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Volunteer fire fighter and trapped resident die and a volunteer lieutenant is injured following a duplex fire - Pennsylvania.

Berardinelli-S; Wertman-SC; Moore-P
Morgantown, WV: U.S. Department of Health and Human Services, Public Health Service, Centers for Disease Control and Prevention, National Institute for Occupational Safety and Health, FACE F2008-06, 2008 Nov; :1-25
On February 29, 2008, a 21-year old male volunteer fire fighter (the victim) and a 33-year old volunteer Lieutenant were injured during a structural fire. The fire fighters were attempting to locate and rescue a 44-year old female resident from a burning duplex. The fire fighters became trapped on the second floor when fire conditions deteriorated. The victim was rescued by the rapid intervention team (RIT) and both the victim and injured Lieutenant were transported to the hospital. The victim remained in critical condition for several days in the burn unit before succumbing to his injuries on March 5, 2008. The female resident of the structure did not survive the fire. Key contributing factors identified in this investigation include the lack of water supply, fire fighters advancing within the burning structure without the protection of a charged hoseline, inadequate training in defensive search tactics, non-utilization of thermal imaging camera by the search crew, lack of coordinated ventilation, size-up information about the structure was not relayed to fire fighters, and interior reports were not relayed to the incident commander. NIOSH has concluded that, to minimize the risk of similar occurrences, fire departments should: 1. be prepared to use alternative water supplies during cold temperatures in areas where hydrants are prone to freezing; 2. ensure that search and rescue crews advance or are protected with a charged hoseline; 3. ensure fire fighters are trained in the tactics of a defensive search; 4. ensure that fire fighters conducting an interior search have a thermal imaging camera; 5. ensure ventilation is coordinated with interior fireground operations; 6. ensure that Mayday protocols are developed and followed; 7. ensure the Incident Commander receives pertinent information during the size-up (i.e., type of structure, number of occupants in the structure, etc.) from occupants on scene and that information is relayed to crews upon arrival; 8. ensure that fire fighters communicate interior conditions and progress reports to the Incident Commander; 9. develop, implement, and enforce written standard operating procedures (SOPs) for fireground operations. Additionally: 1. fire departments and municipalities should ensure that citizens are provided information on fire prevention and the need to report emergencies immediately; 2. building owners and occupants should install smoke detectors and ensure that they are operating properly.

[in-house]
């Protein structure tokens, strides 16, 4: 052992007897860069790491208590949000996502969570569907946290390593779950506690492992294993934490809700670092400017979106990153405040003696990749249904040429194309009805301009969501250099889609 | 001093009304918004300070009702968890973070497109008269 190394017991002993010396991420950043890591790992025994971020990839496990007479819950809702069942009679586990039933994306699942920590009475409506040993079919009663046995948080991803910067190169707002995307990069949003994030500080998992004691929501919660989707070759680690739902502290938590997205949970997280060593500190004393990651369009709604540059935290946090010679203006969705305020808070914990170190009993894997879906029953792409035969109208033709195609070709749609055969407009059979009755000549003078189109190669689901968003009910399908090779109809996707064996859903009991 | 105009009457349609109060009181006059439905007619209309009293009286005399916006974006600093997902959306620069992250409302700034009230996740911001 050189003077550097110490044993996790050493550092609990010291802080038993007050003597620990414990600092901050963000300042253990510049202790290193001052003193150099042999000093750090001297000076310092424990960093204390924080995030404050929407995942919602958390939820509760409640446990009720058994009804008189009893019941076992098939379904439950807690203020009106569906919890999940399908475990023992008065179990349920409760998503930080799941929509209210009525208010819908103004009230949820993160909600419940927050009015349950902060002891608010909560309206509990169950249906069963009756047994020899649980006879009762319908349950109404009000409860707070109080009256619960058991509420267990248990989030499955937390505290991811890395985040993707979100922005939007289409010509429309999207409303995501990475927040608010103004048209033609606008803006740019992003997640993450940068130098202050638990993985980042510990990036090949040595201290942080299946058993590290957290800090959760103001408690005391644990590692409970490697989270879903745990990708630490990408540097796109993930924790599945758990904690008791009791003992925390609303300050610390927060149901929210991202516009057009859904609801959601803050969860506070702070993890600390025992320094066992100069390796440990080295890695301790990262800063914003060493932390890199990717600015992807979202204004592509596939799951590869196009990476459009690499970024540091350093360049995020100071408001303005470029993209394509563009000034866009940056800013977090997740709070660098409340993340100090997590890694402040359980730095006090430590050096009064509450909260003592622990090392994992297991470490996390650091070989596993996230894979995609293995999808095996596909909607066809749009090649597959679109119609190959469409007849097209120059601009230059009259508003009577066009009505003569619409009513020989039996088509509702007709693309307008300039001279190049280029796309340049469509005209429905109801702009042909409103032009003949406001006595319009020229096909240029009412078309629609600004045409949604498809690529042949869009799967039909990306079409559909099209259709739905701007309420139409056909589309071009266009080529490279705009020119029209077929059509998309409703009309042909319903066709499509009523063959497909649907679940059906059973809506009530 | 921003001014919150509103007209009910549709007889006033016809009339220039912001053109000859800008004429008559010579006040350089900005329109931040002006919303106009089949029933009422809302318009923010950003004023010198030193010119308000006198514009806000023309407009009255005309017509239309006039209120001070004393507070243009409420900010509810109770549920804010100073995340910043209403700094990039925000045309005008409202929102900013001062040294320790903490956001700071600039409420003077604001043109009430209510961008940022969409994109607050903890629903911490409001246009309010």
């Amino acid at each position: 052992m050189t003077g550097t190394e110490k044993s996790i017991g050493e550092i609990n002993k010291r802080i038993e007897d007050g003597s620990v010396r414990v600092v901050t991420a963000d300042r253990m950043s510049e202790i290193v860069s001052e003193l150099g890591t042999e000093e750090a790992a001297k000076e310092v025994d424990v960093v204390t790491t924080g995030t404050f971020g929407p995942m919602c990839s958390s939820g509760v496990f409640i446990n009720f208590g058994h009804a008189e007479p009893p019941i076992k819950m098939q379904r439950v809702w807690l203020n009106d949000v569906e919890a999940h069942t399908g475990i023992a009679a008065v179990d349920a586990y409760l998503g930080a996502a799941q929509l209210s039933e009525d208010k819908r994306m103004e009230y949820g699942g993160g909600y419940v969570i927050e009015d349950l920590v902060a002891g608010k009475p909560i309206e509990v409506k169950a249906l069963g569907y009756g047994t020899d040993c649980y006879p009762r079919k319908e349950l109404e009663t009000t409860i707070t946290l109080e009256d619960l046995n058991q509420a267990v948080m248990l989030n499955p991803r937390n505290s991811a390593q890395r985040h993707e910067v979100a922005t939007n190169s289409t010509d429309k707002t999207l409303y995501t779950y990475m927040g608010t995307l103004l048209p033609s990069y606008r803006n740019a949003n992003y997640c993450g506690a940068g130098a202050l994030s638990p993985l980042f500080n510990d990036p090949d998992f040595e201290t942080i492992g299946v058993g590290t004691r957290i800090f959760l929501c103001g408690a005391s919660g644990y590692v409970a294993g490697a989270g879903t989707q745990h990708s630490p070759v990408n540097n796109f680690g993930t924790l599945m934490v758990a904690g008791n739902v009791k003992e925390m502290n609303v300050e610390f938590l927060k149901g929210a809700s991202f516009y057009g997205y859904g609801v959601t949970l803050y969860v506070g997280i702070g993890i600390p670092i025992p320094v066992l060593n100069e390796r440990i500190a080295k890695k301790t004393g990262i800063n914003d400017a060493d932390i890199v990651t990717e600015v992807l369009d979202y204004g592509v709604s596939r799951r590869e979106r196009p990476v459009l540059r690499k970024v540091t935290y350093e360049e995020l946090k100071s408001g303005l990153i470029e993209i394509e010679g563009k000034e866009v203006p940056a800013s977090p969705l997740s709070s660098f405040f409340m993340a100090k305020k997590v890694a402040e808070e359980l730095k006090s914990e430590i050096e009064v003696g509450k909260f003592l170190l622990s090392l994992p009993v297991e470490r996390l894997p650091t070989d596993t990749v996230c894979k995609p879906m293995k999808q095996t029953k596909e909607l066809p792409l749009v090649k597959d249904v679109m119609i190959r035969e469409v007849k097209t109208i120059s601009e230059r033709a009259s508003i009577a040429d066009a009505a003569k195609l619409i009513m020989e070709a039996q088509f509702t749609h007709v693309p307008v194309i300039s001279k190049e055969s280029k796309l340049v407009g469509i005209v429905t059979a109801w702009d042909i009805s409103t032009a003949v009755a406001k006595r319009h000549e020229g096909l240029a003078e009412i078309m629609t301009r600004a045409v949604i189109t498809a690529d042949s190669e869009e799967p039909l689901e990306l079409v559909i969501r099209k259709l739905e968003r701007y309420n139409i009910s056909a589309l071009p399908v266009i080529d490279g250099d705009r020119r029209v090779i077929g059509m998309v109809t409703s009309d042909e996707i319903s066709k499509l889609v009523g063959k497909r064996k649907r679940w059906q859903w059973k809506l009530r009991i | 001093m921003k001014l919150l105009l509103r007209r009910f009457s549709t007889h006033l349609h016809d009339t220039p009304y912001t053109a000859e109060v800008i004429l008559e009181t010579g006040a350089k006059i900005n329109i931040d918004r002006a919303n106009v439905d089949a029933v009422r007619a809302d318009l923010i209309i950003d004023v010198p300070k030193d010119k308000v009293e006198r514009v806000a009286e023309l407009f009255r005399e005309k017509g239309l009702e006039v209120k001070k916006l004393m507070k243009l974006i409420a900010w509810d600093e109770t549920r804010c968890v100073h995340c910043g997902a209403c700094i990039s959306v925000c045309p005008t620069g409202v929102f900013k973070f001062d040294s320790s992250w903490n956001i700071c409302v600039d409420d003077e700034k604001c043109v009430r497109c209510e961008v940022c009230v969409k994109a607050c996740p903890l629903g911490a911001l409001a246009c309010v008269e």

Region-3; Fire-fighters; Fire-fighting; Fire-fighting-equipment; Fire-safety; Training; Injuries; Injury-prevention; Accident-prevention; Accident-analysis; Accidents; Traumatic-injuries; Emergency-responders; Surveillance
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Field Studies; Fatality Assessment and Control Evaluation
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National Institute for Occupational Safety and Health
Page last reviewed: September 2, 2020
Content source: National Institute for Occupational Safety and Health Education and Information Division